There’s a saying you know it is fall in Florida when colors on the license plates change. While this is absolutely true in our region, it is possible to enjoy a glimpse of seasonal color change in our natural environment too.

Northern fall colors usually refer to the flaming foliage of October, but here in Highlands County you are more likely to enjoy red maples showing some brief color closer to January when it finally chills down. Around that same time, visit Highlands Hammock State Park and walk on the popular Cypress Swamp Trail. Drifts of needles from the bald cypress scent the air with a faint whiff of piney woods. Scattered about your feet, a keen eye will also delight over brilliant red leaves of the swamp tupelo or sunny yellow pignut hickory and sweet gum foliage.

My favorite showing of autumn in Florida is the arrival of seasonal visitors. Whether that’s your favorite neighbor from Canada or Indiana, it can also be avian visitors who also flock to our region for the mild temperatures.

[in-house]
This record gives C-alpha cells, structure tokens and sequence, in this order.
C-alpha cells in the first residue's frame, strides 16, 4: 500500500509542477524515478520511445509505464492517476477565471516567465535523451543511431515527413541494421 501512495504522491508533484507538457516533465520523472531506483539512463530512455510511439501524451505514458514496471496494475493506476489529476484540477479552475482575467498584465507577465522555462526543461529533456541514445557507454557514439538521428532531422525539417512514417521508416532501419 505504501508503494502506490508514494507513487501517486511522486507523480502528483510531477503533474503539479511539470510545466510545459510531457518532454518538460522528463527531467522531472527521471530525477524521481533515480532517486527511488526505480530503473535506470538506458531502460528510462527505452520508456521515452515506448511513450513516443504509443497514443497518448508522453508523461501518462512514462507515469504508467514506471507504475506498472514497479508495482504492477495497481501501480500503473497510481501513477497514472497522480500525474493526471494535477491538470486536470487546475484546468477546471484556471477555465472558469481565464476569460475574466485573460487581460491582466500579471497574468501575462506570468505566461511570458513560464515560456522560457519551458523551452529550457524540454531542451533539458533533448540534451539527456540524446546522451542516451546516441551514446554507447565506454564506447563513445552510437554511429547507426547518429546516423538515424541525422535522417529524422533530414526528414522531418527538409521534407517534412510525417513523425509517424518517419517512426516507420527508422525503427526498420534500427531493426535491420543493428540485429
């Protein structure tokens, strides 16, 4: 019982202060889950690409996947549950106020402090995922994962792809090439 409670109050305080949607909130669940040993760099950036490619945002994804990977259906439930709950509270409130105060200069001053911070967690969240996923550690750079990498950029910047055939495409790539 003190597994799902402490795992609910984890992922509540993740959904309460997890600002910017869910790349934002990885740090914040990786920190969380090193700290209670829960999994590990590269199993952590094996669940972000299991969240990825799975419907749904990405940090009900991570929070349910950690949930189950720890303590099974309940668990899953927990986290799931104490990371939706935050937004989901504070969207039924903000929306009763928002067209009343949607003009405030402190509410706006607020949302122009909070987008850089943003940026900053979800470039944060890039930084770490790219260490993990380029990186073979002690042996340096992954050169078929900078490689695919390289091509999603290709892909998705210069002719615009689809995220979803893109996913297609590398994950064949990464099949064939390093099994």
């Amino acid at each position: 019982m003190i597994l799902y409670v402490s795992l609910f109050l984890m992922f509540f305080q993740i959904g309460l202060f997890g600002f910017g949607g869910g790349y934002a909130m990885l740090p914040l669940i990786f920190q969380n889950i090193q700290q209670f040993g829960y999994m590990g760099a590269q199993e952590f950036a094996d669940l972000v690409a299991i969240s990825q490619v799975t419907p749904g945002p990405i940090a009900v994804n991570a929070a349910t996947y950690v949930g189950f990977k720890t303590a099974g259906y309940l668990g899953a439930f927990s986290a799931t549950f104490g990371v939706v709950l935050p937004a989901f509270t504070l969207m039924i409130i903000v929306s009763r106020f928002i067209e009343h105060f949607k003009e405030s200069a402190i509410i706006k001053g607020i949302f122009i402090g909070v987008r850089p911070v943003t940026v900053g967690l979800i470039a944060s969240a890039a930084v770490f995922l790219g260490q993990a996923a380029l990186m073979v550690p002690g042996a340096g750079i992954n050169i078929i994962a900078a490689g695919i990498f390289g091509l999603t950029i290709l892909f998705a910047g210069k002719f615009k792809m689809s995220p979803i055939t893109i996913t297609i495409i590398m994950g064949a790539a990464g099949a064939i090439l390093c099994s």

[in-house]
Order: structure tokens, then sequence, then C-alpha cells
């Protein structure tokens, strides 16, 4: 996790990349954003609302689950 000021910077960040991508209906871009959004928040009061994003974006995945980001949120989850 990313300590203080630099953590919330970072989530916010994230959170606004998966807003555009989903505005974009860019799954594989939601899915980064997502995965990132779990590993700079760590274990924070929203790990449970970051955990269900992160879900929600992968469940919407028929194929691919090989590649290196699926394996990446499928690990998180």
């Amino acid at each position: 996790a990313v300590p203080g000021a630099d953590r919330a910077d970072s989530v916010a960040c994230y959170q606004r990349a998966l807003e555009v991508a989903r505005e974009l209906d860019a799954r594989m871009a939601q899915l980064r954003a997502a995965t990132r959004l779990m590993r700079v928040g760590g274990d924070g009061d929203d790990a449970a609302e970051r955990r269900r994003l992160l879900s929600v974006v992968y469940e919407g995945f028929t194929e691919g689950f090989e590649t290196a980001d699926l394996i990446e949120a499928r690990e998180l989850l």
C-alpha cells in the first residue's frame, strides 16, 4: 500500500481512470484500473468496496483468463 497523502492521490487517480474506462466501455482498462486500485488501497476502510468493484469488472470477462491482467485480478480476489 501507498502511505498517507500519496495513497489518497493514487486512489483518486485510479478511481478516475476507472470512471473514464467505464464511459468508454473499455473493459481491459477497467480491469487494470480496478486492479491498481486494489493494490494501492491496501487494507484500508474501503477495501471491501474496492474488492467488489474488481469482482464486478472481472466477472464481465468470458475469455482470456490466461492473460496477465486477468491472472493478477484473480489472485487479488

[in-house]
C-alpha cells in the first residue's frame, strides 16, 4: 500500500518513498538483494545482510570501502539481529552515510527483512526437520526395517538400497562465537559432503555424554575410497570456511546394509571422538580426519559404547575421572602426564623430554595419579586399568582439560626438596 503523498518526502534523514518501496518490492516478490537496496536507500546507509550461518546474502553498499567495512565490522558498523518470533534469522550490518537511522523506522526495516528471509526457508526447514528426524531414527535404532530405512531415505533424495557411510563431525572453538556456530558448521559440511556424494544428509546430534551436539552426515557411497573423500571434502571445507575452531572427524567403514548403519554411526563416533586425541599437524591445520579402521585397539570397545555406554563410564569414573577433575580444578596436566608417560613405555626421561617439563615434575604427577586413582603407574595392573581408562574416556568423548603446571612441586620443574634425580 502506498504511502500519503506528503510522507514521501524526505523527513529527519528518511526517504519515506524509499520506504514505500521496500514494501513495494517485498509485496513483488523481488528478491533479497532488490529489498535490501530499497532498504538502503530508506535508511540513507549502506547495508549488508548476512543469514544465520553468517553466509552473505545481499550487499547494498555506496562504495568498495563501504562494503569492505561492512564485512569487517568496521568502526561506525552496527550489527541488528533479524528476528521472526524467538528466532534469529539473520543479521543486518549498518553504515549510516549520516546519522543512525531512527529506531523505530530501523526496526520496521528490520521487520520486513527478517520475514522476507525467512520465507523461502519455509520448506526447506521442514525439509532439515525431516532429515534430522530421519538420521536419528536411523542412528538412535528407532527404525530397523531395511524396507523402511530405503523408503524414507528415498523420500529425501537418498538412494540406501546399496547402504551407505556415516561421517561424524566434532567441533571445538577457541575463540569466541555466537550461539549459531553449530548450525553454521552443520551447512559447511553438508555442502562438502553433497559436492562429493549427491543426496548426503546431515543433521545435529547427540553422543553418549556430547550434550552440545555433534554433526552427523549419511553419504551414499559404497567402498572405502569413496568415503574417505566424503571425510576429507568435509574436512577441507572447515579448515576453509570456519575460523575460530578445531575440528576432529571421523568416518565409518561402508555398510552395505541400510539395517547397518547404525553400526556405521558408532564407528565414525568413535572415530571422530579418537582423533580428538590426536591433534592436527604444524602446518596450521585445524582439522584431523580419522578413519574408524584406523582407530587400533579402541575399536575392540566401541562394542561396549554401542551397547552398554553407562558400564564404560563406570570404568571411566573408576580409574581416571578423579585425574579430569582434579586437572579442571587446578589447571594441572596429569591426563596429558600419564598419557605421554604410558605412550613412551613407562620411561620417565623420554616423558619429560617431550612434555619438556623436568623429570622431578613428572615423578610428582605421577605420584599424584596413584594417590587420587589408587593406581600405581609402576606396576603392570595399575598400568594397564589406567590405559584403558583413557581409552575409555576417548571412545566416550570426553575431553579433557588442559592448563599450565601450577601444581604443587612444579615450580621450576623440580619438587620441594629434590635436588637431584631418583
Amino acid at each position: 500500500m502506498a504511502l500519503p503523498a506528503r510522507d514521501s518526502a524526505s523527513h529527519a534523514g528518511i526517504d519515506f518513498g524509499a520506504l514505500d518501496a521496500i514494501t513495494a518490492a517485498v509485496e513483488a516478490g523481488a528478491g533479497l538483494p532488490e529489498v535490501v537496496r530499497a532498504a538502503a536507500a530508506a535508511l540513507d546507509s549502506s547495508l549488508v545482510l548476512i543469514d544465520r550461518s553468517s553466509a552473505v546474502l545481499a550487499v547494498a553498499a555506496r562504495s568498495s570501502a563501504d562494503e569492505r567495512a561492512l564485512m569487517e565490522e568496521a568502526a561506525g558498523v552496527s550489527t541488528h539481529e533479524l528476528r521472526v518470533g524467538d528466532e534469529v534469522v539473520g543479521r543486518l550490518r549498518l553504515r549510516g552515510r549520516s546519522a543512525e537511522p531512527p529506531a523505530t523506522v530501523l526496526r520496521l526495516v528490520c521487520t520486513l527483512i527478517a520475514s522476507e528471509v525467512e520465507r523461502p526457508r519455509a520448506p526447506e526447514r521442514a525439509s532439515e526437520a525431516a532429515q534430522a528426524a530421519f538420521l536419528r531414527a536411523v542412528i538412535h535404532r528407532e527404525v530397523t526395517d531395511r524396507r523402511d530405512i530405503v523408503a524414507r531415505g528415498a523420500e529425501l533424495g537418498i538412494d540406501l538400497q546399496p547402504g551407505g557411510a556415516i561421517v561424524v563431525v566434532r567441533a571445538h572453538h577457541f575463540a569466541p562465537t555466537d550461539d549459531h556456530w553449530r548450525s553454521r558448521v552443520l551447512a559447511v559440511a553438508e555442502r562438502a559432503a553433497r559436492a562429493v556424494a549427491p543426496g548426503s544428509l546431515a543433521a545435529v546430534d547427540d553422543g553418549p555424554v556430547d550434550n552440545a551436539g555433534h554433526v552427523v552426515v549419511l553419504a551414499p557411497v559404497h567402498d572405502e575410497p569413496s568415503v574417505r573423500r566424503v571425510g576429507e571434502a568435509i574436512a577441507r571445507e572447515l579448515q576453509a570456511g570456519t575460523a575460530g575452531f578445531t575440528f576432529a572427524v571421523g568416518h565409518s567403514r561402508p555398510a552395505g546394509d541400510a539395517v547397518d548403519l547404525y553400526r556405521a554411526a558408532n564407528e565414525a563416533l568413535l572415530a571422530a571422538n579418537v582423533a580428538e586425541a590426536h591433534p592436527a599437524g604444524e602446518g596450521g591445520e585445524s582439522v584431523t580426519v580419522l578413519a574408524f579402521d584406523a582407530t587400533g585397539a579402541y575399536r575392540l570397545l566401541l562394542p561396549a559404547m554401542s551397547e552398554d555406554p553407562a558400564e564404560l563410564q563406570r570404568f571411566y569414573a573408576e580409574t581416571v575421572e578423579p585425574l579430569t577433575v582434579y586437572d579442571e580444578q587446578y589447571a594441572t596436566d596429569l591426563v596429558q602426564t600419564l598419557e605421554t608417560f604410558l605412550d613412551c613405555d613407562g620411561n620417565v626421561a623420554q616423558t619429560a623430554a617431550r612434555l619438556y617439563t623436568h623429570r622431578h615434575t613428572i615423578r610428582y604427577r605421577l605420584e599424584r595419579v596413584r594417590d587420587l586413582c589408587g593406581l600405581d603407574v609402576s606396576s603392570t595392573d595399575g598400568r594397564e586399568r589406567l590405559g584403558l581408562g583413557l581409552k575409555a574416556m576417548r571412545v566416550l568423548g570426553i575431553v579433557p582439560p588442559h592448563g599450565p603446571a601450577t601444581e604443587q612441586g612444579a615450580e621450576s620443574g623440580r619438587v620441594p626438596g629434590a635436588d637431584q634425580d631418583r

Among the showiest of them all is the painted bunting. Referred to in field guides as “visually arresting” or “Nonpareil,” truly it is without equal for those seeking some colorful change out their window.

About the size of a sparrow, this unmistakable bird brings the spirit of Mardi Gras to your feeder. Surprisingly, this is where you are most likely to see this seasonal migrant. They prefer dense, brushy habitat and despite their joyous coloration, can be hard to see when bopping about in the shadows.

The males display plumage of bright yellow-green, brilliant reds and blues. An eye ring of crimson really pops on an otherwise blue head against a silvery-colored beak. Females are a stunning yellow-green and juveniles a duller greenish hue. A family of buntings creates a Cirque du Soleil-like atmosphere if you’re lucky enough to lure them in for sunflower seeds. Odds are best in our region September through March as Central Florida is right about the cut off for their migration.

Even if you aren’t one of the lucky ones who live near the edges of woodland regions that lure these gorgeous birds, chances are you’ll find some feathered beauties popping by if you keep those feeders filled.

From buntings to hummingbirds, robins and warblers, snowbird season is about to officially begin. Welcome your seasonal neighbors and enjoy the colorful influx to our sunny Central Florida oasis.

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